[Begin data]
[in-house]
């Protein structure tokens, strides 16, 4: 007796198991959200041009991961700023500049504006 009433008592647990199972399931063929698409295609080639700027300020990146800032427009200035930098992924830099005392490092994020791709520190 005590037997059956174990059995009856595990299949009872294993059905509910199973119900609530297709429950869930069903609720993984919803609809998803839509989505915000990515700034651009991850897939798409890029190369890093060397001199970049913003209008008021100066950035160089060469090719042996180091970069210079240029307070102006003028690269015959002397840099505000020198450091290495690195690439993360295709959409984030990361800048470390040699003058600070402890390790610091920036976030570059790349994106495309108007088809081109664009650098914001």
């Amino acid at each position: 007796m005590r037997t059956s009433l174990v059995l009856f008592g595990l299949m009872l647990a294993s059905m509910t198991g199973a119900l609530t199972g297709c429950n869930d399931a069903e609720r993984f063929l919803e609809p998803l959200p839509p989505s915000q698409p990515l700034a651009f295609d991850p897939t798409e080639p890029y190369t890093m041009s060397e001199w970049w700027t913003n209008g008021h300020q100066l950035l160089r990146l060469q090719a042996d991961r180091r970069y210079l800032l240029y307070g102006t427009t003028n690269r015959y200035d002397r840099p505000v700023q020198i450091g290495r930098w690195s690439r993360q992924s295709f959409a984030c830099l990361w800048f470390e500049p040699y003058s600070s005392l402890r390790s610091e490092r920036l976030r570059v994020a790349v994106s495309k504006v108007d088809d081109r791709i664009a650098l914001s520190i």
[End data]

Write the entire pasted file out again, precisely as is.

[in-house]
């Protein structure tokens, strides 16, 4: 007796198991959200041009991961700023500049504006 009433008592647990199972399931063929698409295609080639700027300020990146800032427009200035930098992924830099005392490092994020791709520190 005590037997059956174990059995009856595990299949009872294993059905509910199973119900609530297709429950869930069903609720993984919803609809998803839509989505915000990515700034651009991850897939798409890029190369890093060397001199970049913003209008008021100066950035160089060469090719042996180091970069210079240029307070102006003028690269015959002397840099505000020198450091290495690195690439993360295709959409984030990361800048470390040699003058600070402890390790610091920036976030570059790349994106495309108007088809081109664009650098914001």
């Amino acid at each position: 007796m005590r037997t059956s009433l174990v059995l009856f008592g595990l299949m009872l647990a294993s059905m509910t198991g199973a119900l609530t199972g297709c429950n869930d399931a069903e609720r993984f063929l919803e609809p998803l959200p839509p989505s915000q698409p990515l700034a651009f295609d991850p897939t798409e080639p890029y190369t890093m041009s060397e001199w970049w700027t913003n209008g008021h300020q100066l950035l160089r990146l060469q090719a042996d991961r180091r970069y210079l800032l240029y307070g102006t427009t003028n690269r015959y200035d002397r840099p505000v700023q020198i450091g290495r930098w690195s690439r993360q992924s295709f959409a984030c830099l990361w800048f470390e500049p040699y003058s600070s005392l402890r390790s610091e490092r920036l976030r570059v994020a790349v994106s495309k504006v108007d088809d081109r791709i664009a650098l914001s520190i």